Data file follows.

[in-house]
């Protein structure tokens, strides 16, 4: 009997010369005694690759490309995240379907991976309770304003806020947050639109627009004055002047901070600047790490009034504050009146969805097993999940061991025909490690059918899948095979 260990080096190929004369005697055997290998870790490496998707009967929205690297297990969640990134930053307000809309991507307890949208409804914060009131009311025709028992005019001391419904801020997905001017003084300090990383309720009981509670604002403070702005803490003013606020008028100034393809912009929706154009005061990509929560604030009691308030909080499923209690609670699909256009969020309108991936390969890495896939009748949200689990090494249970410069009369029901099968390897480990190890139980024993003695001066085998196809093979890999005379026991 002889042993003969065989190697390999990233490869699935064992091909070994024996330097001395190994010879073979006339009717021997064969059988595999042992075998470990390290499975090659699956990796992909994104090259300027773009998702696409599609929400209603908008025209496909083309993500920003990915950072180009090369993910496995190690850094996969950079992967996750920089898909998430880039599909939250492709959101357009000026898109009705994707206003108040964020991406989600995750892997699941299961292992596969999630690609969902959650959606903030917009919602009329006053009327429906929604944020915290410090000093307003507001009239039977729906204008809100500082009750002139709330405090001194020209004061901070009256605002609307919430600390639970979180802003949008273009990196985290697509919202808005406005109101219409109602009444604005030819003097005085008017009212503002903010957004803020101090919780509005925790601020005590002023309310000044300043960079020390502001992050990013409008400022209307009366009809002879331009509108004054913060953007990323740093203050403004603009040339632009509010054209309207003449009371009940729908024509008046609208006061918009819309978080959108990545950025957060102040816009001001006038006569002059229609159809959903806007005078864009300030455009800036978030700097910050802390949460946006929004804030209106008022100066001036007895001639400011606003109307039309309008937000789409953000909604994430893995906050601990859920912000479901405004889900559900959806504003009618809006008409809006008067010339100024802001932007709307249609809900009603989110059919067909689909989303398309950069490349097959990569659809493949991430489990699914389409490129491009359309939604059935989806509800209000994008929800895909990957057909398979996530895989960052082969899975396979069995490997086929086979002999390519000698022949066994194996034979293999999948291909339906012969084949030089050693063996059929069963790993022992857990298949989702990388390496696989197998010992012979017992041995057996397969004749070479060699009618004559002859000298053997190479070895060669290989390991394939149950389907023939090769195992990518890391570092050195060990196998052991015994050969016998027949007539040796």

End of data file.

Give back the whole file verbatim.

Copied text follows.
[in-house]
């Protein structure tokens, strides 16, 4: 009997010369005694690759490309995240379907991976309770304003806020947050639109627009004055002047901070600047790490009034504050009146969805097993999940061991025909490690059918899948095979 260990080096190929004369005697055997290998870790490496998707009967929205690297297990969640990134930053307000809309991507307890949208409804914060009131009311025709028992005019001391419904801020997905001017003084300090990383309720009981509670604002403070702005803490003013606020008028100034393809912009929706154009005061990509929560604030009691308030909080499923209690609670699909256009969020309108991936390969890495896939009748949200689990090494249970410069009369029901099968390897480990190890139980024993003695001066085998196809093979890999005379026991 002889042993003969065989190697390999990233490869699935064992091909070994024996330097001395190994010879073979006339009717021997064969059988595999042992075998470990390290499975090659699956990796992909994104090259300027773009998702696409599609929400209603908008025209496909083309993500920003990915950072180009090369993910496995190690850094996969950079992967996750920089898909998430880039599909939250492709959101357009000026898109009705994707206003108040964020991406989600995750892997699941299961292992596969999630690609969902959650959606903030917009919602009329006053009327429906929604944020915290410090000093307003507001009239039977729906204008809100500082009750002139709330405090001194020209004061901070009256605002609307919430600390639970979180802003949008273009990196985290697509919202808005406005109101219409109602009444604005030819003097005085008017009212503002903010957004803020101090919780509005925790601020005590002023309310000044300043960079020390502001992050990013409008400022209307009366009809002879331009509108004054913060953007990323740093203050403004603009040339632009509010054209309207003449009371009940729908024509008046609208006061918009819309978080959108990545950025957060102040816009001001006038006569002059229609159809959903806007005078864009300030455009800036978030700097910050802390949460946006929004804030209106008022100066001036007895001639400011606003109307039309309008937000789409953000909604994430893995906050601990859920912000479901405004889900559900959806504003009618809006008409809006008067010339100024802001932007709307249609809900009603989110059919067909689909989303398309950069490349097959990569659809493949991430489990699914389409490129491009359309939604059935989806509800209000994008929800895909990957057909398979996530895989960052082969899975396979069995490997086929086979002999390519000698022949066994194996034979293999999948291909339906012969084949030089050693063996059929069963790993022992857990298949989702990388390496696989197998010992012979017992041995057996397969004749070479060699009618004559002859000298053997190479070895060669290989390991394939149950389907023939090769195992990518890391570092050195060990196998052991015994050969016998027949007539040796």